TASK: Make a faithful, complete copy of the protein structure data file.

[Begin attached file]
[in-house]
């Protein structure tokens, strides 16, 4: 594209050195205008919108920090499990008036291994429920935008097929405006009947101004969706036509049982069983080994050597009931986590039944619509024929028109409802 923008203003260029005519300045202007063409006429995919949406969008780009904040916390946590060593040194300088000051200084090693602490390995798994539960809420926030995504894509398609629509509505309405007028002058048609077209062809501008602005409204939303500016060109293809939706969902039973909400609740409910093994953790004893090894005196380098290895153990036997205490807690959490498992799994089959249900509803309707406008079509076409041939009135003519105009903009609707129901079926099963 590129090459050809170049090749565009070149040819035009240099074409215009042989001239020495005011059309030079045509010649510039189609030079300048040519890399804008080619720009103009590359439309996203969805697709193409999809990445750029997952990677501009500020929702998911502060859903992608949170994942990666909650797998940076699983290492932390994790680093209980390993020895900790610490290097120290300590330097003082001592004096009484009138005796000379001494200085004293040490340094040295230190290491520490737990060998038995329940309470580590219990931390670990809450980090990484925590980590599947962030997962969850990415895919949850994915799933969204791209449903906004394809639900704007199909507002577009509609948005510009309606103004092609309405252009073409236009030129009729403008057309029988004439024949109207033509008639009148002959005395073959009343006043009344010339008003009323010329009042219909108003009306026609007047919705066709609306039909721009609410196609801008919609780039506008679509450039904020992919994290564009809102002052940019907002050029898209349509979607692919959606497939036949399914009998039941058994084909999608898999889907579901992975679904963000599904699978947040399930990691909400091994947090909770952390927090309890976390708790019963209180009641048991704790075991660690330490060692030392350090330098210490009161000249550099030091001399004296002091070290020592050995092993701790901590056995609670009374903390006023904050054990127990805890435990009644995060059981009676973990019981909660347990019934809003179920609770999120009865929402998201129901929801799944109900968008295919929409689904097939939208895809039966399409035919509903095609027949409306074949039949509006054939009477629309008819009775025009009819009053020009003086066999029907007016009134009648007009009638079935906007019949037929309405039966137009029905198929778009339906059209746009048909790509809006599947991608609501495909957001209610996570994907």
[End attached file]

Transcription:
[in-house]
């Protein structure tokens, strides 16, 4: 594209050195205008919108920090499990008036291994429920935008097929405006009947101004969706036509049982069983080994050597009931986590039944619509024929028109409802 923008203003260029005519300045202007063409006429995919949406969008780009904040916390946590060593040194300088000051200084090693602490390995798994539960809420926030995504894509398609629509509505309405007028002058048609077209062809501008602005409204939303500016060109293809939706969902039973909400609740409910093994953790004893090894005196380098290895153990036997205490807690959490498992799994089959249900509803309707406008079509076409041939009135003519105009903009609707129901079926099963 590129090459050809170049090749565009070149040819035009240099074409215009042989001239020495005011059309030079045509010649510039189609030079300048040519890399804008080619720009103009590359439309996203969805697709193409999809990445750029997952990677501009500020929702998911502060859903992608949170994942990666909650797998940076699983290492932390994790680093209980390993020895900790610490290097120290300590330097003082001592004096009484009138005796000379001494200085004293040490340094040295230190290491520490737990060998038995329940309470580590219990931390670990809450980090990484925590980590599947962030997962969850990415895919949850994915799933969204791209449903906004394809639900704007199909507002577009509609948005510009309606103004092609309405252009073409236009030129009729403008057309029988004439024949109207033509008639009148002959005395073959009343006043009344010339008003009323010329009042219909108003009306026609007047919705066709609306039909721009609410196609801008919609780039506008679509450039904020992919994290564009809102002052940019907002050029898209349509979607692919959606497939036949399914009998039941058994084909999608898999889907579901992975679904963000599904699978947040399930990691909400091994947090909770952390927090309890976390708790019963209180009641048991704790075991660690330490060692030392350090330098210490009161000249550099030091001399004296002091070290020592050995092993701790901590056995609670009374903390006023904050054990127990805890435990009644995060059981009676973990019981909660347990019934809003179920609770999120009865929402998201129901929801799944109900968008295919929409689904097939939208895809039966399409035919509903095609027949409306074949039949509006054939009477629309008819009775025009009819009053020009003086066999029907007016009134009648007009009638079935906007019949037929309405039966137009029905198929778009339906059209746009048909790509809006599947991608609501495909957001209610996570994907």